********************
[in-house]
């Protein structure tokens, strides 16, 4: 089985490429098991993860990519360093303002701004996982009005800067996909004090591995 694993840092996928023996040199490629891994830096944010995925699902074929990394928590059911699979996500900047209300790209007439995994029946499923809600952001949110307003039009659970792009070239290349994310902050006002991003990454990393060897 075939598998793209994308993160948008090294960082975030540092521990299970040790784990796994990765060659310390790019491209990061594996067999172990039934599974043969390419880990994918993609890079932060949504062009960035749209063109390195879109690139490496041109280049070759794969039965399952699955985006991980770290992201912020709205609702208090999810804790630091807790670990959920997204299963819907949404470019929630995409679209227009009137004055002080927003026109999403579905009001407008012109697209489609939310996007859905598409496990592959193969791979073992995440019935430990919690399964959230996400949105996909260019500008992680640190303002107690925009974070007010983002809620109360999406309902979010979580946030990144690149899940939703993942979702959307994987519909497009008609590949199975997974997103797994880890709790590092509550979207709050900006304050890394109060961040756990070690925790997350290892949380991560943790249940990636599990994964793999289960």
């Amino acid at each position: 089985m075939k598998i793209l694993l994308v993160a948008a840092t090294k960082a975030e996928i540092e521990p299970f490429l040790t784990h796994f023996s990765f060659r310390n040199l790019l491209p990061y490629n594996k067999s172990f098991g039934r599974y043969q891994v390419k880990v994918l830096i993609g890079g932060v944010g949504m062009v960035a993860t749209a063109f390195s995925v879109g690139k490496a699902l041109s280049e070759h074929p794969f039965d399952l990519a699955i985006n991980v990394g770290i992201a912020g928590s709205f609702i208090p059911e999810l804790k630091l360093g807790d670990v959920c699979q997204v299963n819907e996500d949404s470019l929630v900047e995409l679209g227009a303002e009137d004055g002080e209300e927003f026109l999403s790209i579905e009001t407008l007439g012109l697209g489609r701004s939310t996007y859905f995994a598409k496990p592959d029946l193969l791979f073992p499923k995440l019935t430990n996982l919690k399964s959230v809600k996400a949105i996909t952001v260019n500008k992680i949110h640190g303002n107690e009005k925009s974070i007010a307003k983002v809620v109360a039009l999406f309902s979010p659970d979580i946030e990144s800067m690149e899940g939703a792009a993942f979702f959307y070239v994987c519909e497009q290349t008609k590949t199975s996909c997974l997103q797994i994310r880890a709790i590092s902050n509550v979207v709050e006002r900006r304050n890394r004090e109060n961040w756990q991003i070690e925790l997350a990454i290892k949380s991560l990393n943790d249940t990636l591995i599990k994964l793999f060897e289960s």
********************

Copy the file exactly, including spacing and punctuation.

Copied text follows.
[in-house]
């Protein structure tokens, strides 16, 4: 089985490429098991993860990519360093303002701004996982009005800067996909004090591995 694993840092996928023996040199490629891994830096944010995925699902074929990394928590059911699979996500900047209300790209007439995994029946499923809600952001949110307003039009659970792009070239290349994310902050006002991003990454990393060897 075939598998793209994308993160948008090294960082975030540092521990299970040790784990796994990765060659310390790019491209990061594996067999172990039934599974043969390419880990994918993609890079932060949504062009960035749209063109390195879109690139490496041109280049070759794969039965399952699955985006991980770290992201912020709205609702208090999810804790630091807790670990959920997204299963819907949404470019929630995409679209227009009137004055002080927003026109999403579905009001407008012109697209489609939310996007859905598409496990592959193969791979073992995440019935430990919690399964959230996400949105996909260019500008992680640190303002107690925009974070007010983002809620109360999406309902979010979580946030990144690149899940939703993942979702959307994987519909497009008609590949199975997974997103797994880890709790590092509550979207709050900006304050890394109060961040756990070690925790997350290892949380991560943790249940990636599990994964793999289960």
């Amino acid at each position: 089985m075939k598998i793209l694993l994308v993160a948008a840092t090294k960082a975030e996928i540092e521990p299970f490429l040790t784990h796994f023996s990765f060659r310390n040199l790019l491209p990061y490629n594996k067999s172990f098991g039934r599974y043969q891994v390419k880990v994918l830096i993609g890079g932060v944010g949504m062009v960035a993860t749209a063109f390195s995925v879109g690139k490496a699902l041109s280049e070759h074929p794969f039965d399952l990519a699955i985006n991980v990394g770290i992201a912020g928590s709205f609702i208090p059911e999810l804790k630091l360093g807790d670990v959920c699979q997204v299963n819907e996500d949404s470019l929630v900047e995409l679209g227009a303002e009137d004055g002080e209300e927003f026109l999403s790209i579905e009001t407008l007439g012109l697209g489609r701004s939310t996007y859905f995994a598409k496990p592959d029946l193969l791979f073992p499923k995440l019935t430990n996982l919690k399964s959230v809600k996400a949105i996909t952001v260019n500008k992680i949110h640190g303002n107690e009005k925009s974070i007010a307003k983002v809620v109360a039009l999406f309902s979010p659970d979580i946030e990144s800067m690149e899940g939703a792009a993942f979702f959307y070239v994987c519909e497009q290349t008609k590949t199975s996909c997974l997103q797994i994310r880890a709790i590092s902050n509550v979207v709050e006002r900006r304050n890394r004090e109060n961040w756990q991003i070690e925790l997350a990454i290892k949380s991560l990393n943790d249940t990636l591995i599990k994964l793999f060897e289960s």